Rating: 11/15

Tuesday, December 16, 2014

Death Cab For Cutie - Codes and Keys (2011)

Best Song: Home Is a Fire or Underneath the Sycamore

I admit, I was terrified of Codes and Keys when it came out. I was already a fan at the time, and I figured this was probably where Death Cab were going to jump the shark. Ben Gibbard was saying in interviews that he didn't feel right composing depressing, melancholy songs anymore as a happily married man – let's not dwell on the bitter irony that being in the future gives us on that whole thing – and Chris Walla was saying that they were focusing more on keyboards than guitars. Sure enough, all of the reviews make it out to be some sort of synth-pop album full of vapid, happy pop songs which sounds more like The Postal Service than Death Cab. I was never fond of that particular side project, and I was all set for this to be a big disaster.

About 30 seconds into “Home Is a Fire,” I felt like an idiot.

Here's the truth of the matter – yes, Codes and Keys uses more electronics than on previous Death Cab albums, but it's really not that different. They are using the production studio as more of an instrument than previously, and the result is that it feels more “constructed” and less like a cohesive band unit, and that gives it kind of a feel of an electronica album. But most of the songs are still based on piano or organ or guitar. And the greater emphasis on electronic instruments is only a small portion of their broader vision, which also includes a live orchestra on a couple of tracks and experimenting with different song structures. In other words, what people referred to as “pandering,” I call artistic progression. It's just such a breath of fresh air after the marking time album that was Narrow Stairs.

So what about the vapidity, the “happy pop songs”? Well, first of all, I certainly don't think that songs have to be focused on negative emotions to be good, but I can see why people might express some alarm at Death Cab, in particular, focusing on that kind of thing. Once again, this is total nonsense. There are some happier songs on here, yes, but Ben Gibbard still knows how to write vocal hooks, the band still knows to arrange their songs and create interesting textures, and Chris Walla still knows how to produce. Furthermore, this only comprises a handful of the material found on the album. Over half of Codes and Keys features classic Death Cab atmosphere, simply served on a different plate.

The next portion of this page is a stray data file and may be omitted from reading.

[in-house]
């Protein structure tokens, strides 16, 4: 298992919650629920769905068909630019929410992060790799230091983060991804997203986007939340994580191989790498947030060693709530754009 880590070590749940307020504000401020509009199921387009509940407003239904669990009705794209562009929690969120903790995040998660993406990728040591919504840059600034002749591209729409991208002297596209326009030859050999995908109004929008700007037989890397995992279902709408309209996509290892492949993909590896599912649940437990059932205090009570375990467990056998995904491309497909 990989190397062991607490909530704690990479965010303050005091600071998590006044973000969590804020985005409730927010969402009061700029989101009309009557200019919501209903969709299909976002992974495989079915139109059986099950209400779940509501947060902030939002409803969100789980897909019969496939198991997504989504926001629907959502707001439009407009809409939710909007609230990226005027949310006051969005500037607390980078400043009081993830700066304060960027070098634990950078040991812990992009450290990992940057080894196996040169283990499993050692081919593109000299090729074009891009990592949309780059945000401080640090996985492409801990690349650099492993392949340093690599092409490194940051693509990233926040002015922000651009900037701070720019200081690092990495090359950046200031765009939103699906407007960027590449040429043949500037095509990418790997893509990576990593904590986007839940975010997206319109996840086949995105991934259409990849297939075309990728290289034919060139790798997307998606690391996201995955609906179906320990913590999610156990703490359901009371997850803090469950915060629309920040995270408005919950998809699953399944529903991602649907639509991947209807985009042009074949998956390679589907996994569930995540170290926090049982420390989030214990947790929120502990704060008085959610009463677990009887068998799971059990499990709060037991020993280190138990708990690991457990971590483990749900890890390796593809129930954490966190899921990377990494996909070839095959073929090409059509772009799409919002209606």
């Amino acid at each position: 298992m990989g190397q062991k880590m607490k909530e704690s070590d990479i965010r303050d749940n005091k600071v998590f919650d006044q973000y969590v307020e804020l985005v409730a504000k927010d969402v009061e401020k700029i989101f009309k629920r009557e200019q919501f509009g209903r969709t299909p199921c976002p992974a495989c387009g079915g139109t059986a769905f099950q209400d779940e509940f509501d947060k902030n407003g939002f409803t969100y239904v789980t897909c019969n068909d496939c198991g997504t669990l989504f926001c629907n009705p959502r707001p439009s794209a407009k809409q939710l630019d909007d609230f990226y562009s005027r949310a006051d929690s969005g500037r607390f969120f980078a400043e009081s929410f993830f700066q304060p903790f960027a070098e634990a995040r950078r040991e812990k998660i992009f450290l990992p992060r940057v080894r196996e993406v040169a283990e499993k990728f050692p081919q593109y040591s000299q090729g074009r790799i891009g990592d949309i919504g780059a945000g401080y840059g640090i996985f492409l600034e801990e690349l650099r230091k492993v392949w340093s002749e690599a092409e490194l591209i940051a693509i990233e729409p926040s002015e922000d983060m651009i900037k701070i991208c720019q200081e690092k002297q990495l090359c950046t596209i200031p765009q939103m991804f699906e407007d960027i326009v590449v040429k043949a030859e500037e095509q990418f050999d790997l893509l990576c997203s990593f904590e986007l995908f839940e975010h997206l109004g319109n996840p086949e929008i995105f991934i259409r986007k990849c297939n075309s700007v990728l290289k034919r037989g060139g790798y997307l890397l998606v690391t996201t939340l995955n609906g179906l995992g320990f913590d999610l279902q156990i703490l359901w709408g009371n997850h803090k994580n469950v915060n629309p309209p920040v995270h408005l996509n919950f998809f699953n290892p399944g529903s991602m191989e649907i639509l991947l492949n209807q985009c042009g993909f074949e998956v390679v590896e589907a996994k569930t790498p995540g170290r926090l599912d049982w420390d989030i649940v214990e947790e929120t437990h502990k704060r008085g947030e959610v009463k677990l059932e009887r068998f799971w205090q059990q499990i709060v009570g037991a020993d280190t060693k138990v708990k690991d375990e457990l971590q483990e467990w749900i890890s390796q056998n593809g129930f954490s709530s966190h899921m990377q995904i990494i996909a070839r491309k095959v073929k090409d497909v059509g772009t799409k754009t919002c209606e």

Of the upbeat pop song portion of the album, only the overproduced and boring “Unobstructed Views” and the totally unmemorable “Portable Television” fail to deliver. The hit single, “You Are a Tourist,” features a great, poppy guitar riff and a lot of lovely vocal gymnastics from Ben Gibbard. I love that distant, insistent “” background vocal, as well as the shimmering guitar lines which pop up later. The much vilified “Monday Morning” features possibly the best vocal melody on the album, which says a lot, and I don't care if it doesn't sound like Death Cab at all (other than the vocals) – it's just a great pop song. “Stay Young, Go Dancing” is largely acoustic, but also features some great piano lines and lots of sweeping touches from the aforementioned orchestra, and is a grand, romantic way to close out the album.